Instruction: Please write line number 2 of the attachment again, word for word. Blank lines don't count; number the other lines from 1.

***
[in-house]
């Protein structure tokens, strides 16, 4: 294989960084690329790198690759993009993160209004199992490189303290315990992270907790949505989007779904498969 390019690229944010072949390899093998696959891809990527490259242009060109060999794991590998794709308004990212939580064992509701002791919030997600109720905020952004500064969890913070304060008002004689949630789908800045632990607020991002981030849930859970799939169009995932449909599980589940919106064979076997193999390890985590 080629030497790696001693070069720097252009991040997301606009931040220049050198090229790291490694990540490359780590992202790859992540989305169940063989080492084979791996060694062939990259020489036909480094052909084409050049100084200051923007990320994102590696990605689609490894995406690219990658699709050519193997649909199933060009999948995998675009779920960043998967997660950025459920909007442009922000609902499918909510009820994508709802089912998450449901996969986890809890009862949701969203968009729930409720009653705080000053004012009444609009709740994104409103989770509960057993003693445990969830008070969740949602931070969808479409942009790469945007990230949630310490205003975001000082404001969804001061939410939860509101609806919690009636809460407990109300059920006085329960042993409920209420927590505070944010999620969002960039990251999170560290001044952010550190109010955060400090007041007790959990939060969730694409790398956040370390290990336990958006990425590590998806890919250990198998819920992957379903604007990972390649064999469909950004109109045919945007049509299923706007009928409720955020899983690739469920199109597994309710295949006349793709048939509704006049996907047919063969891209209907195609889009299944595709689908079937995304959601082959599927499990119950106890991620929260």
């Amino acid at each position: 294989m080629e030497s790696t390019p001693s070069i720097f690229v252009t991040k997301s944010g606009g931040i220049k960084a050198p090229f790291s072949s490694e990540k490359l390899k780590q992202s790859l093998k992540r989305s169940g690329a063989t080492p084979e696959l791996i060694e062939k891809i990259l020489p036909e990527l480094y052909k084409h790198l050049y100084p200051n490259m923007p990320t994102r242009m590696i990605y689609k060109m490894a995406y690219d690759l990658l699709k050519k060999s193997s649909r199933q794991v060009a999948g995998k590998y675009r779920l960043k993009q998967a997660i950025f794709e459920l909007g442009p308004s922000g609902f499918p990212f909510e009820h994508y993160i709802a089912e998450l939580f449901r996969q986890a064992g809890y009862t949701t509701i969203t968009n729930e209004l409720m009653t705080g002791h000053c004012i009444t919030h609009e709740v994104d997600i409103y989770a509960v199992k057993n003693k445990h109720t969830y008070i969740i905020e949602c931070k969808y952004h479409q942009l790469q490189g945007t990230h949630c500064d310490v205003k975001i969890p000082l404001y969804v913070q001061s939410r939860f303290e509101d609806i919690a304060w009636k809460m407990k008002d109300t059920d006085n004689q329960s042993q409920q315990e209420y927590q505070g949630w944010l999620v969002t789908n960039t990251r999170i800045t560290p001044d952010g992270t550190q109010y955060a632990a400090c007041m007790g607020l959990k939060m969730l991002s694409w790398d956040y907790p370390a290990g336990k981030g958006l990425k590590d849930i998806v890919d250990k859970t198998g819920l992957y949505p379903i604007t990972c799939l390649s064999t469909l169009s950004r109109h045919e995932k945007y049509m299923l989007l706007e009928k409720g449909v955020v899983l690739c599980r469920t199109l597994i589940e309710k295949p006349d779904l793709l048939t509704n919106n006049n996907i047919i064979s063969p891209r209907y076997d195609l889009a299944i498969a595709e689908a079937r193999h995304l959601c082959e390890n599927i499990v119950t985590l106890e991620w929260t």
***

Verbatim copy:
């Protein structure tokens, strides 16, 4: 294989960084690329790198690759993009993160209004199992490189303290315990992270907790949505989007779904498969 390019690229944010072949390899093998696959891809990527490259242009060109060999794991590998794709308004990212939580064992509701002791919030997600109720905020952004500064969890913070304060008002004689949630789908800045632990607020991002981030849930859970799939169009995932449909599980589940919106064979076997193999390890985590 080629030497790696001693070069720097252009991040997301606009931040220049050198090229790291490694990540490359780590992202790859992540989305169940063989080492084979791996060694062939990259020489036909480094052909084409050049100084200051923007990320994102590696990605689609490894995406690219990658699709050519193997649909199933060009999948995998675009779920960043998967997660950025459920909007442009922000609902499918909510009820994508709802089912998450449901996969986890809890009862949701969203968009729930409720009653705080000053004012009444609009709740994104409103989770509960057993003693445990969830008070969740949602931070969808479409942009790469945007990230949630310490205003975001000082404001969804001061939410939860509101609806919690009636809460407990109300059920006085329960042993409920209420927590505070944010999620969002960039990251999170560290001044952010550190109010955060400090007041007790959990939060969730694409790398956040370390290990336990958006990425590590998806890919250990198998819920992957379903604007990972390649064999469909950004109109045919945007049509299923706007009928409720955020899983690739469920199109597994309710295949006349793709048939509704006049996907047919063969891209209907195609889009299944595709689908079937995304959601082959599927499990119950106890991620929260």